—The activities and performance of university
patenting and licensing are studied to gauge the effectiveness of
the Bayh-Dole Act, which is the most influential pieces of US
legislation on university technology transfer. Based on the raw
data from five different sources, the annual numbers of the
patents granted, the licenses signed, and the startup companies
launched are analyzed. The correlation evaluations are
performed for all data presented to quantify the trends at
different time periods. It is found that the patenting and
licensing activities in US universities slow down greatly after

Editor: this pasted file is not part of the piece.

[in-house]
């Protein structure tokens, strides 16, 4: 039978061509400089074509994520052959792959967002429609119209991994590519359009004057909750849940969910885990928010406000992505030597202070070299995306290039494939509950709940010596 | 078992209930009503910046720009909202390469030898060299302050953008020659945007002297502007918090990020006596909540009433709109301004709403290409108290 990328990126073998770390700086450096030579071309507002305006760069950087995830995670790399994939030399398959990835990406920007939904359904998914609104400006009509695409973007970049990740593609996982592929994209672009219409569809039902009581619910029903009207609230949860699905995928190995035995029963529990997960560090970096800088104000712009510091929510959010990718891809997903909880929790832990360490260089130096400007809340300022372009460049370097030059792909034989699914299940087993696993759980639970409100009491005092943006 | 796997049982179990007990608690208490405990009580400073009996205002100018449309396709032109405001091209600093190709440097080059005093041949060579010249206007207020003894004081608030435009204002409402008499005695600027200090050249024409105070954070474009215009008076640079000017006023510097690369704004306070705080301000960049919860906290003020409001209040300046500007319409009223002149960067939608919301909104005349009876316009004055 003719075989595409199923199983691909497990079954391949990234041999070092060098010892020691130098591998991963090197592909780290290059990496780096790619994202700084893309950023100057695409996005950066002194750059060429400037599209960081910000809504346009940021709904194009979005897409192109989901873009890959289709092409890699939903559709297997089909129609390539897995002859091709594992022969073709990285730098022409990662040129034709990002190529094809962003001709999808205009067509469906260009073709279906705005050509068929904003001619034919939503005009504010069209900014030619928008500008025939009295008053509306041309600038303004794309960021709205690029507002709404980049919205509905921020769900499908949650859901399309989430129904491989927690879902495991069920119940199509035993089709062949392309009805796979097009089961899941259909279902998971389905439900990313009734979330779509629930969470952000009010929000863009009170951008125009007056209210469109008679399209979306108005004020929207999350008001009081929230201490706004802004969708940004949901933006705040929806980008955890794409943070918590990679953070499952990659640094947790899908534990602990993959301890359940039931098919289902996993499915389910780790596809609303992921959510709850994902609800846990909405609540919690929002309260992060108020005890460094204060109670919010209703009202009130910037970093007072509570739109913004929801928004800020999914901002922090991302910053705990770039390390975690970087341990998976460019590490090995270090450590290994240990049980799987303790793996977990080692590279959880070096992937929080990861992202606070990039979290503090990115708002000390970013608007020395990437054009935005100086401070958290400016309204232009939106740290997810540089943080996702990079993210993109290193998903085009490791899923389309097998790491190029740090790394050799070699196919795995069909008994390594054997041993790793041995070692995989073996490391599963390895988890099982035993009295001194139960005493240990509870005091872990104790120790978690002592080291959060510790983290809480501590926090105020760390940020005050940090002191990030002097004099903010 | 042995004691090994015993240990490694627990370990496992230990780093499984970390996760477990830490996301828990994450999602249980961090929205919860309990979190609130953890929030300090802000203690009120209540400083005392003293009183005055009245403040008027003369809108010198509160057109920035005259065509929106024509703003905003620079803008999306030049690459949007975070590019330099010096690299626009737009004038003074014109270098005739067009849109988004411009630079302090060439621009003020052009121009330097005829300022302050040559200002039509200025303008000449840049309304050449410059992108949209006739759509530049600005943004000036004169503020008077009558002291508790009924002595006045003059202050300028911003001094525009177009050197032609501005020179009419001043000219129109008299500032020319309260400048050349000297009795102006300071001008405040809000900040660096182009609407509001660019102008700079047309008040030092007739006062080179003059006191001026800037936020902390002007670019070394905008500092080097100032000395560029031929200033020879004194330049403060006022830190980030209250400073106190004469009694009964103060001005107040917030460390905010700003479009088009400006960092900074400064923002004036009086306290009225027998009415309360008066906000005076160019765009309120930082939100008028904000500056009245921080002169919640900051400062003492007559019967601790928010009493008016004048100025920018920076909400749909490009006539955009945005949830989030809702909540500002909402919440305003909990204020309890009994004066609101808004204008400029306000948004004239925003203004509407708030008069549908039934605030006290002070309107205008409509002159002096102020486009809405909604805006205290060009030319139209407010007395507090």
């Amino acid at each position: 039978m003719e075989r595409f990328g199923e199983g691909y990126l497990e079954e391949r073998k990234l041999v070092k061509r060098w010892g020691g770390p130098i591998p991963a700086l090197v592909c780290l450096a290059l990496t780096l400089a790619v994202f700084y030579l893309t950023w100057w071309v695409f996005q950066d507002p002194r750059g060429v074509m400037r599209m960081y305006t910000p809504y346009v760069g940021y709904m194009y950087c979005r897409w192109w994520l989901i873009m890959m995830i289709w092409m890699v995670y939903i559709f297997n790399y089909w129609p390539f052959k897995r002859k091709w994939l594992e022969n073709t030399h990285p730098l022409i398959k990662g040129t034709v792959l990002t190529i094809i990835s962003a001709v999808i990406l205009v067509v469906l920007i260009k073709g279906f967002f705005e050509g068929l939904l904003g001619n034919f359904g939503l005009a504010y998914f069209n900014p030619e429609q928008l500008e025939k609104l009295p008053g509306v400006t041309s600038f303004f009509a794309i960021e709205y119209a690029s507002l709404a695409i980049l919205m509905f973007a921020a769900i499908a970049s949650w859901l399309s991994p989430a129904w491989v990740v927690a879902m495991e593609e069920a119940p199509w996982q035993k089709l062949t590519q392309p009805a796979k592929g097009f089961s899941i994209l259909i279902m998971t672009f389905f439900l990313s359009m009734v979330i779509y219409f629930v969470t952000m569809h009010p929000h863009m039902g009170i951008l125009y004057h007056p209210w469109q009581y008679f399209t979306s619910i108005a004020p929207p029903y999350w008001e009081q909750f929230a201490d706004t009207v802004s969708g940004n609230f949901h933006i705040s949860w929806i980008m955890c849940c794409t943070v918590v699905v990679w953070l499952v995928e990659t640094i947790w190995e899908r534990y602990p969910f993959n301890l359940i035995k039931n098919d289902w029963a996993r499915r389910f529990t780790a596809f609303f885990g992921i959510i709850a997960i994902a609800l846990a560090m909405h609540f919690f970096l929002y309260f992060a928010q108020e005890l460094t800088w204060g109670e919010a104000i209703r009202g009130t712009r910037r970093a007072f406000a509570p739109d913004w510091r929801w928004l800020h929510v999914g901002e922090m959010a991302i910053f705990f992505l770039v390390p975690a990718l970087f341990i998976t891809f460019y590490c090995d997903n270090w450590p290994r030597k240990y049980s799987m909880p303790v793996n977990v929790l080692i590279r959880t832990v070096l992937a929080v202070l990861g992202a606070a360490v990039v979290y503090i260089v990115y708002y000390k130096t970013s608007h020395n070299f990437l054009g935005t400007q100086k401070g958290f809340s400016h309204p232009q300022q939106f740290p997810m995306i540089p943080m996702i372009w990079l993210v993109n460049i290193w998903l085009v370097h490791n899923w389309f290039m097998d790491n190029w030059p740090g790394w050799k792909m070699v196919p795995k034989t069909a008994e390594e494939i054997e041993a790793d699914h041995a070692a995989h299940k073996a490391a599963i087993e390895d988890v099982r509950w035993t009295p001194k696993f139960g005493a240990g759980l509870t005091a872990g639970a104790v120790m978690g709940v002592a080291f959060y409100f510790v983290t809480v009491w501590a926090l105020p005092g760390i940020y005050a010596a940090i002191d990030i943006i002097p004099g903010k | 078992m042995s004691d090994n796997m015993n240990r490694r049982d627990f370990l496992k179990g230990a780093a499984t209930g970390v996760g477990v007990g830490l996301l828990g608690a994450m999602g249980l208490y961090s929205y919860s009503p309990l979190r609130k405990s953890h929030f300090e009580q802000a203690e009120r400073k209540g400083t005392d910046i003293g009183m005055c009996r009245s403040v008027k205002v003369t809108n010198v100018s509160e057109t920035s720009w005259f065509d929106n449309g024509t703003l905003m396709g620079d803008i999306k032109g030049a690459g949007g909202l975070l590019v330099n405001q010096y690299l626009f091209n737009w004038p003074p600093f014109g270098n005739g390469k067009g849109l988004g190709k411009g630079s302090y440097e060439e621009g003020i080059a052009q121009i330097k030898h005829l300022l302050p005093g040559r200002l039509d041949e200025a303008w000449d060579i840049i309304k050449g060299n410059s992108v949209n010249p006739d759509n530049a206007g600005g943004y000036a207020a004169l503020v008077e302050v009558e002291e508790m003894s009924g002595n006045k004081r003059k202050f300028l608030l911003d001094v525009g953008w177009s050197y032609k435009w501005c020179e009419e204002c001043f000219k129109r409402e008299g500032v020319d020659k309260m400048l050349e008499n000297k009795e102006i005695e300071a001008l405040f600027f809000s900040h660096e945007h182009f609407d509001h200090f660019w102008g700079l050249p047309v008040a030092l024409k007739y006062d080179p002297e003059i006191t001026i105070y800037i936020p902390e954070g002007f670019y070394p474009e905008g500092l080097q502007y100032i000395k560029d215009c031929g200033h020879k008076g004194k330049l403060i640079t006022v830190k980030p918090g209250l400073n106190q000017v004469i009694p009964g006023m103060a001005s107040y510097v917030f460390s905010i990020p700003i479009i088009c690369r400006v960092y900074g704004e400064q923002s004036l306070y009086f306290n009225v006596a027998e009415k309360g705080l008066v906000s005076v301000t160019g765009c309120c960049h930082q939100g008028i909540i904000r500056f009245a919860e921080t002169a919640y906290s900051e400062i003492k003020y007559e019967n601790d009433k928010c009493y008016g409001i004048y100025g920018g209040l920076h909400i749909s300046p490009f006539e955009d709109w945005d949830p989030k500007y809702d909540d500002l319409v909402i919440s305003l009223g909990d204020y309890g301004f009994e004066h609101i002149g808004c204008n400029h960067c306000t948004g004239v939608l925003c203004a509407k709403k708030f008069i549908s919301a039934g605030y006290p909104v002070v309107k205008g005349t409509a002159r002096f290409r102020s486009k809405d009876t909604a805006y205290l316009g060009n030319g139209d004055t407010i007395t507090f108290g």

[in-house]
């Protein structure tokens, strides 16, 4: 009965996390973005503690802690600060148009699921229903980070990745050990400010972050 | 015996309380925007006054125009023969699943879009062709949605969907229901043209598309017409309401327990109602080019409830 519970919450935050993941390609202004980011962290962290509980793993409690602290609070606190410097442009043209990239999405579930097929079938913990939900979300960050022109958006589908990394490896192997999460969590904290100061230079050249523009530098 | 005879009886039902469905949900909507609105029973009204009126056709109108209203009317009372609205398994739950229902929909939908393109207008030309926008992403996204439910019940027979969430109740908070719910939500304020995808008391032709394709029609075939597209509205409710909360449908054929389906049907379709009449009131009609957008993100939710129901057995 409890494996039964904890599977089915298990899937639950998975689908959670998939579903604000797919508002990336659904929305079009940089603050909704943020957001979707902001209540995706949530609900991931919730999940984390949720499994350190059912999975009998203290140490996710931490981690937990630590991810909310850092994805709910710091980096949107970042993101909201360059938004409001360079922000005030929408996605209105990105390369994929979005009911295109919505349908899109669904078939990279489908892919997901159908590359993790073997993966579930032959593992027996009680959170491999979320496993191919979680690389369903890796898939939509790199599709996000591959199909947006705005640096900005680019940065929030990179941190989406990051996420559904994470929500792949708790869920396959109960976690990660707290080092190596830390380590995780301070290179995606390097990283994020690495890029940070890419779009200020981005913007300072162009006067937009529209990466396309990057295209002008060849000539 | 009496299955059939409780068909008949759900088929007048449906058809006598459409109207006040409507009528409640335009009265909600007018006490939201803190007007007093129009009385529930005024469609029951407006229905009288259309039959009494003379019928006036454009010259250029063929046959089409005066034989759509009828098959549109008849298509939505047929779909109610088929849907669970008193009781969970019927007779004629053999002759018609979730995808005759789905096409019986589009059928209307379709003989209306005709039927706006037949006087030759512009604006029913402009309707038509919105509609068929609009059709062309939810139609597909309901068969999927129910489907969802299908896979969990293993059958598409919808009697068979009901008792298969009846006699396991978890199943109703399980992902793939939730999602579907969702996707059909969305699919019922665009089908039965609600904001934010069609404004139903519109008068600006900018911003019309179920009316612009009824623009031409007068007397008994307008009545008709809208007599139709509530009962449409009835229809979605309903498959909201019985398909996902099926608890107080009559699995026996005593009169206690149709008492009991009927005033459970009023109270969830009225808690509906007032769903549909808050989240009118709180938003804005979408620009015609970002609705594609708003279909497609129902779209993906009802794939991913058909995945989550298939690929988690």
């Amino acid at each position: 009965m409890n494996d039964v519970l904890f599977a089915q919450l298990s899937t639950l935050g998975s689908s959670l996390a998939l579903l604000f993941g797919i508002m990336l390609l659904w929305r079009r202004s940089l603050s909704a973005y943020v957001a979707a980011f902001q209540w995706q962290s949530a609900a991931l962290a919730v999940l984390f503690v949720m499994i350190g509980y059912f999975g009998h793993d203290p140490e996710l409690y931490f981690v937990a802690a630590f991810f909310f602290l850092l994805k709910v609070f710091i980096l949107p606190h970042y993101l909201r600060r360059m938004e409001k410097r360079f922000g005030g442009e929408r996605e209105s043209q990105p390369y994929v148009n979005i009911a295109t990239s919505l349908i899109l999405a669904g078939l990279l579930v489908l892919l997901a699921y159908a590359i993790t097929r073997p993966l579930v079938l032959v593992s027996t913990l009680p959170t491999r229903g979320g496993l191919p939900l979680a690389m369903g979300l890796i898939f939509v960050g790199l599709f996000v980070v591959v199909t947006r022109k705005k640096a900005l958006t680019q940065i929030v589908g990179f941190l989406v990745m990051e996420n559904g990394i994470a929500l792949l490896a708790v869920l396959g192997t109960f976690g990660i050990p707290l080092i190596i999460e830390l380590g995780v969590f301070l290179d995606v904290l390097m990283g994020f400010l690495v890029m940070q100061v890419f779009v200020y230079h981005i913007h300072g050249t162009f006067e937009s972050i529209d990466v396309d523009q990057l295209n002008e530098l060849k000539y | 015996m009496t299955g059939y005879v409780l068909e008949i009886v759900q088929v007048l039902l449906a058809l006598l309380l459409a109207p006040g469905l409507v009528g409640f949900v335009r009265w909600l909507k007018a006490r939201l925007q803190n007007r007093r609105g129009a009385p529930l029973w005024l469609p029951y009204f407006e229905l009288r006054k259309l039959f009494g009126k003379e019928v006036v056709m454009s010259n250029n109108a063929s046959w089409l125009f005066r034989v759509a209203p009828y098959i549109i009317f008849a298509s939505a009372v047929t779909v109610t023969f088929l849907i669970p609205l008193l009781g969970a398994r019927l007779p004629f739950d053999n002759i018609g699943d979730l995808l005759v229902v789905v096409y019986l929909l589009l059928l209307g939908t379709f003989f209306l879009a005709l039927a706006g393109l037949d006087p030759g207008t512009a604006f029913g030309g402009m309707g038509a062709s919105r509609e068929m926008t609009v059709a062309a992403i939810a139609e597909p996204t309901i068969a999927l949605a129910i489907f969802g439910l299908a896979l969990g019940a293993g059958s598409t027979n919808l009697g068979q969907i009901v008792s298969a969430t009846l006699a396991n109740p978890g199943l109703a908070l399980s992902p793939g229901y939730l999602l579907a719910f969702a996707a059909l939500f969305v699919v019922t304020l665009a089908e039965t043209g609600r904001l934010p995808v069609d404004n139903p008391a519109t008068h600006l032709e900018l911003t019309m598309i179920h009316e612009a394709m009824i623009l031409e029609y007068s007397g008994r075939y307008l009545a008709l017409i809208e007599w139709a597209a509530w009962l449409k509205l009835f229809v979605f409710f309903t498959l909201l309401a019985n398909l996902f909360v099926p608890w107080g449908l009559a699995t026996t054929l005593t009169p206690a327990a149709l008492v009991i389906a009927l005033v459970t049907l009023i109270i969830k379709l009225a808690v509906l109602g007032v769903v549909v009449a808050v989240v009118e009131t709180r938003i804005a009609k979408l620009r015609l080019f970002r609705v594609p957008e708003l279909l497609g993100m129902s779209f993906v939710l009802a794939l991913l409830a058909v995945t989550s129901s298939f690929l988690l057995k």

2000 and remain actually flat until 2010, while the associate
activities from 2010 to 2012 are active and strong again to the
level in the period before 2000 and after the enactment of the
Act. Some explanations on the differences found in the different
data sources and different time periods are provided.
—Bayh-Dole Act, commercialization, innovation,
license, patent, startup, technology transfer, university.
Ampere A. Tseng is with the Manufacturing Institute, Arizona State
University, Tempe, Arizona USA 85287; School for Engineering of Matter,
Transport and Energy, 501 E. Tyler Mall, ECG301, Tempe, AZ 85287-6106
USA (e-mail: email@example.com).
M. Raudensky is with the Brno University of Technology, Czech
Republic (e-mail: firstname.lastname@example.org).
Cite: Ampere A. Tseng and M. Raudensky, "Performances of Technology Transfer Activities of US
Universities after Bayh-Dole Act," Journal of Economics, Business and Management vol. 3, no. 6, pp. 661-667, 2015.